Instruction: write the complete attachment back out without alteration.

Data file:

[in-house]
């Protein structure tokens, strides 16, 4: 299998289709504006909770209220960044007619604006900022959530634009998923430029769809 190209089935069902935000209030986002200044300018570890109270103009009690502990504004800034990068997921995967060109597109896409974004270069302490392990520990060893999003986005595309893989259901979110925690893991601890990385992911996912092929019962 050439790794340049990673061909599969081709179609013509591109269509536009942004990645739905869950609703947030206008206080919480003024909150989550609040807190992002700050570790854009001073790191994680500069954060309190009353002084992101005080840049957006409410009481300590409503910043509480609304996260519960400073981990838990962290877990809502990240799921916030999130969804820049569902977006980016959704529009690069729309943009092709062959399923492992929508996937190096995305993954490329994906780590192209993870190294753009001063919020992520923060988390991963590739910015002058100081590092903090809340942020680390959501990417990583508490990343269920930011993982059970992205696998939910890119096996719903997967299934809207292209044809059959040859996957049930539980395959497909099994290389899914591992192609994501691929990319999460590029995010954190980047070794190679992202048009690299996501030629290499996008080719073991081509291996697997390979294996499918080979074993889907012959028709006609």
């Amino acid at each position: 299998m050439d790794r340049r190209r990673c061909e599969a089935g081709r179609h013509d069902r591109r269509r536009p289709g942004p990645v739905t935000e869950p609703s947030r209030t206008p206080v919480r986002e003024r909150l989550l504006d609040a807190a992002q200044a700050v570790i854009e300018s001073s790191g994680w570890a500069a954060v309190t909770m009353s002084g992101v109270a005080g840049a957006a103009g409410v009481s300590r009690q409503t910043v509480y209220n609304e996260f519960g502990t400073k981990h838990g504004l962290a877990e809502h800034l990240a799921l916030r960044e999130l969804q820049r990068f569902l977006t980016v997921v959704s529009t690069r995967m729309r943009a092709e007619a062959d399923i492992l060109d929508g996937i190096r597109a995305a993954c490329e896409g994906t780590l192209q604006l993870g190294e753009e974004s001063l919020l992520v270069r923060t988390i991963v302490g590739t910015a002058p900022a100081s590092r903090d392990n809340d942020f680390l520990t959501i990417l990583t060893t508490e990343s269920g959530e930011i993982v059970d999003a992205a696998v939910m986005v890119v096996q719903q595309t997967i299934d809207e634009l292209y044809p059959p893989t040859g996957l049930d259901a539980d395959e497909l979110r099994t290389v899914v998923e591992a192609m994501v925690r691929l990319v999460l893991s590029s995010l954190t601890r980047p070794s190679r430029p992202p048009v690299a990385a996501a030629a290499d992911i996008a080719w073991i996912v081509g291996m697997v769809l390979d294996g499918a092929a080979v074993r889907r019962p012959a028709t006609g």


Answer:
[in-house]
């Protein structure tokens, strides 16, 4: 299998289709504006909770209220960044007619604006900022959530634009998923430029769809 190209089935069902935000209030986002200044300018570890109270103009009690502990504004800034990068997921995967060109597109896409974004270069302490392990520990060893999003986005595309893989259901979110925690893991601890990385992911996912092929019962 050439790794340049990673061909599969081709179609013509591109269509536009942004990645739905869950609703947030206008206080919480003024909150989550609040807190992002700050570790854009001073790191994680500069954060309190009353002084992101005080840049957006409410009481300590409503910043509480609304996260519960400073981990838990962290877990809502990240799921916030999130969804820049569902977006980016959704529009690069729309943009092709062959399923492992929508996937190096995305993954490329994906780590192209993870190294753009001063919020992520923060988390991963590739910015002058100081590092903090809340942020680390959501990417990583508490990343269920930011993982059970992205696998939910890119096996719903997967299934809207292209044809059959040859996957049930539980395959497909099994290389899914591992192609994501691929990319999460590029995010954190980047070794190679992202048009690299996501030629290499996008080719073991081509291996697997390979294996499918080979074993889907012959028709006609």
């Amino acid at each position: 299998m050439d790794r340049r190209r990673c061909e599969a089935g081709r179609h013509d069902r591109r269509r536009p289709g942004p990645v739905t935000e869950p609703s947030r209030t206008p206080v919480r986002e003024r909150l989550l504006d609040a807190a992002q200044a700050v570790i854009e300018s001073s790191g994680w570890a500069a954060v309190t909770m009353s002084g992101v109270a005080g840049a957006a103009g409410v009481s300590r009690q409503t910043v509480y209220n609304e996260f519960g502990t400073k981990h838990g504004l962290a877990e809502h800034l990240a799921l916030r960044e999130l969804q820049r990068f569902l977006t980016v997921v959704s529009t690069r995967m729309r943009a092709e007619a062959d399923i492992l060109d929508g996937i190096r597109a995305a993954c490329e896409g994906t780590l192209q604006l993870g190294e753009e974004s001063l919020l992520v270069r923060t988390i991963v302490g590739t910015a002058p900022a100081s590092r903090d392990n809340d942020f680390l520990t959501i990417l990583t060893t508490e990343s269920g959530e930011i993982v059970d999003a992205a696998v939910m986005v890119v096996q719903q595309t997967i299934d809207e634009l292209y044809p059959p893989t040859g996957l049930d259901a539980d395959e497909l979110r099994t290389v899914v998923e591992a192609m994501v925690r691929l990319v999460l893991s590029s995010l954190t601890r980047p070794s190679r430029p992202p048009v690299a990385a996501a030629a290499d992911i996008a080719w073991i996912v081509g291996m697997v769809l390979d294996g499918a092929a080979v074993r889907r019962p012959a028709t006609g």